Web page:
Medics have warned that Lancashire’s NHS is ‘overheating,’ LAURA WILD explores the combination of funding cuts, social pressures and an ageing population that has left our health services facing crisis point.
Almost 1,000 people had to wait more than four hours to be treated at central Lancashire’s A&E departments in the first three weeks of this year, shock figures show.
New figures released by NHS England show the full extent of the pressure on casualty services at the Royal Preston Hospital and Chorley and South Ribble Hospital during a period of high demand.
NHS bosses said year on year demand has shot up and pressures have meant it is taking longer for people to be seen.
The chief executive of Lancashire Teaching Hospitals also admitted there are people in hospital who don’t need to be but they can’t be discharged because arrangements aren’t in place for their needs.
Hospitals across the country are tasked with seeing 95 per cent of their patients within four hours.
But at the height of the crisis this winter more than 15 per cent of people visiting A&E were having to wait longer than four hours to be admitted, transferred or discharged.
In the week ending Sunday, January 4, of the 2,175 people who went into A&E at the hospitals run by Lancashire Teaching Hospitals 358 people had to wait more than four hours.
It meant 83 per cent of patients were seen within the time limit.
The situation hadn’t improved much by the week ending Sunday January 11. In that week 1,996 people attend A&E and 300 people had to wait over four hours – meaning 85 per cent were seen in the time limit.
By the end of the third week of the month the situation had got better with just seven per cent of patients waiting longer than four hours.
In the week ending January 18 of the 2,150 people who attended the emergency departments within the trust 153 people had to wait more than four hours – with the percentage of people seen up to 92.9 per cent.
During the same period, hospital bosses cancelled 55 operations at Preston and Chorley hospitals – in that period 3,408 planned procedures went ahead.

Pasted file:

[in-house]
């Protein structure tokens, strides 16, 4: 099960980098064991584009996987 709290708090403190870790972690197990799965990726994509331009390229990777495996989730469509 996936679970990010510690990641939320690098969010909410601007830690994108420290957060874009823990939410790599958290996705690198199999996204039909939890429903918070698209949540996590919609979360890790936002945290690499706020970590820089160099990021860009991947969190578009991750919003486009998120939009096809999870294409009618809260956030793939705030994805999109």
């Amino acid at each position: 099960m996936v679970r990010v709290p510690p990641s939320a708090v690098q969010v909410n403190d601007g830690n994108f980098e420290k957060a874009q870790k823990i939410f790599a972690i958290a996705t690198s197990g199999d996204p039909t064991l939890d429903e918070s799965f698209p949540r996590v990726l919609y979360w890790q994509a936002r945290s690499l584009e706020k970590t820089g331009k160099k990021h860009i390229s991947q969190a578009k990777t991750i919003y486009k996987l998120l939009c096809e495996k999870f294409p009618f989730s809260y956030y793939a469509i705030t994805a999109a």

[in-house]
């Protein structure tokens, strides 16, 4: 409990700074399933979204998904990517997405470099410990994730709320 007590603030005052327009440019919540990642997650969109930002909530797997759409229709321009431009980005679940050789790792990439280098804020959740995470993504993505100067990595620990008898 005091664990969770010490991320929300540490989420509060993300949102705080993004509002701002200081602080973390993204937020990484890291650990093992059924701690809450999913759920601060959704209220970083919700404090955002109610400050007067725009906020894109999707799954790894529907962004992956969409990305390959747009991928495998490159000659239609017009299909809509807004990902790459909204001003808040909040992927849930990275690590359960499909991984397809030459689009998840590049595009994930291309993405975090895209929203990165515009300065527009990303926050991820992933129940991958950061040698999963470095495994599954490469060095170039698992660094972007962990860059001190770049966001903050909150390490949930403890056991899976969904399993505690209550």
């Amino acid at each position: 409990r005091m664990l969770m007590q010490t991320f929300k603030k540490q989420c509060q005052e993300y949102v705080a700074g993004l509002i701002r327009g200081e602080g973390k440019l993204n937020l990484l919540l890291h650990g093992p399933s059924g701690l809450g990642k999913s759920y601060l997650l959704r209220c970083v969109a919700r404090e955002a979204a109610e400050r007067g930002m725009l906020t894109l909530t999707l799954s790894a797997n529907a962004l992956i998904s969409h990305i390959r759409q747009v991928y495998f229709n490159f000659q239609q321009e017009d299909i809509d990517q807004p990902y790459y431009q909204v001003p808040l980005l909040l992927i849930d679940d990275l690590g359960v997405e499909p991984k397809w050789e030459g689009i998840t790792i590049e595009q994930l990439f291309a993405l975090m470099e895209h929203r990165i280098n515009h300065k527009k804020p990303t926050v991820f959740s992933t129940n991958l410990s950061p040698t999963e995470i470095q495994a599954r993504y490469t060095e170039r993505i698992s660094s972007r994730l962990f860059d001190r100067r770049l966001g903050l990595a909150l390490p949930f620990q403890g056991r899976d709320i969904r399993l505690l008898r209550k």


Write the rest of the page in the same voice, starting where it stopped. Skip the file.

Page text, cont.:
Today Karen Partington, chief executive of Lancashire Teaching Hospitals NHS Foundation Trust said: “Last year was very busy, and every month our Emergency Department saw 350 more patients than the previous year.
“Winter has also been much busier than usual – in November and December 1,128 more patients attended Emergency Department than in the same period the previous winter, and this pressure has continued in January.
“Since the summer there has been a steady increase in the number of elderly people with urgent care needs attending and being admitted to hospital, and older patients tend to stay in hospital for at least four times longer than people under 60 years old.
“In hospital every day there are at least 40 people, often many more, who no longer require our specialist care, but who cannot be discharged because arrangements aren’t in place to meet their ongoing health and social care needs.
“A snapshot at the beginning of January showed that 91 of the 298 medical patients we reviewed no longer required our specialist care, but could not be discharged because arrangements weren’t in place to meet their health and social care needs outside of hospital.
“Due to this pressure throughout the hospitals, there have been delays in admitting Emergency Department patients to assessment areas and wards, and some people with less serious conditions have waited longer than usual to be seen.
“We are doing everything we possibly can to maintain services and provide the highest standards of care throughout this challenging period. We are continuing to work with local health and social care organisations to make sure enough services are available to enable people to keep well at home, and support them to leave hospital promptly when they no longer require our specialist care.
“Throughout the winter our staff have worked really hard to provide the best care possible in what have been very challenging circumstances, and I sincerely thank them for their continued commitment and compassion.”
n Meanwhile the Chorley and South Ribble, and Greater Preston clinical commissioning groups (CCGs) said they are working closely with the hospital and Lancashire County Council on a number of initiatives to help tackle these pressures.
This has included extending GP surgery opening hours and developing integrated neighbourhood teams in the community.
A GP advice and visiting scheme has also been developed in partnership with the North West Ambulance Service. This has seen the number of patients being brought to A&E in an ambulance reduce by more than seven per cent.
Helen Curtis, head of quality, safety and effectiveness at Chorley and South Ribble, and Greater Preston clinical commissioning groups said: “We know that nobody wants to spend hours waiting in a crowded A&E, so we’re working with partners across the wider health economy in Central Lancashire to increase patients’ access to alternatives to hospital.
“Our first priority must always be to ensure we can admit and treat anyone who requires urgent care for a serious condition.
“We are continuing to work with local health and social care agencies to make sure there are enough services in the community so that people can access the care they need.”